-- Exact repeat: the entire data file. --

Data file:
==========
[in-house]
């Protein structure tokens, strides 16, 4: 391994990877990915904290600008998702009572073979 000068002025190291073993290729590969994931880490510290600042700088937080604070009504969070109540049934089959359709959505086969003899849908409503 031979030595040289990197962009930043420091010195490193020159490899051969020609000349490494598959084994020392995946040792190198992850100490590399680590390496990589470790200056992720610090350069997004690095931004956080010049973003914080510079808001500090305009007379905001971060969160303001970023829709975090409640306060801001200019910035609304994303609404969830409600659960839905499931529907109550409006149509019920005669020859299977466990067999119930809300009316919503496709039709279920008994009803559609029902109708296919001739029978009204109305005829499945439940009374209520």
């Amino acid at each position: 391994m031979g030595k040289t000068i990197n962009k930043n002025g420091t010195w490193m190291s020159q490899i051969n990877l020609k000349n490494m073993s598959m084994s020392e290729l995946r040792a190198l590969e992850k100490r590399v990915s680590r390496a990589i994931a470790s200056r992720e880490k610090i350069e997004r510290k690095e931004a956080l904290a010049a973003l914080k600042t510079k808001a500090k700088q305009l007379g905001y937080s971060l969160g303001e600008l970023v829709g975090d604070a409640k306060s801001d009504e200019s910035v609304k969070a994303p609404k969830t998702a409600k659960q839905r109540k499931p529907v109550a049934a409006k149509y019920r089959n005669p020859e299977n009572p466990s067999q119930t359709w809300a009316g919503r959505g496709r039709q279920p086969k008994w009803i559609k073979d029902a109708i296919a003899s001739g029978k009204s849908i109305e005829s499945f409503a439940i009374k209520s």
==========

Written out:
[in-house]
């Protein structure tokens, strides 16, 4: 391994990877990915904290600008998702009572073979 000068002025190291073993290729590969994931880490510290600042700088937080604070009504969070109540049934089959359709959505086969003899849908409503 031979030595040289990197962009930043420091010195490193020159490899051969020609000349490494598959084994020392995946040792190198992850100490590399680590390496990589470790200056992720610090350069997004690095931004956080010049973003914080510079808001500090305009007379905001971060969160303001970023829709975090409640306060801001200019910035609304994303609404969830409600659960839905499931529907109550409006149509019920005669020859299977466990067999119930809300009316919503496709039709279920008994009803559609029902109708296919001739029978009204109305005829499945439940009374209520």
């Amino acid at each position: 391994m031979g030595k040289t000068i990197n962009k930043n002025g420091t010195w490193m190291s020159q490899i051969n990877l020609k000349n490494m073993s598959m084994s020392e290729l995946r040792a190198l590969e992850k100490r590399v990915s680590r390496a990589i994931a470790s200056r992720e880490k610090i350069e997004r510290k690095e931004a956080l904290a010049a973003l914080k600042t510079k808001a500090k700088q305009l007379g905001y937080s971060l969160g303001e600008l970023v829709g975090d604070a409640k306060s801001d009504e200019s910035v609304k969070a994303p609404k969830t998702a409600k659960q839905r109540k499931p529907v109550a049934a409006k149509y019920r089959n005669p020859e299977n009572p466990s067999q119930t359709w809300a009316g919503r959505g496709r039709q279920p086969k008994w009803i559609k073979d029902a109708i296919a003899s001739g029978k009204s849908i109305e005829s499945f409503a439940i009374k209520s």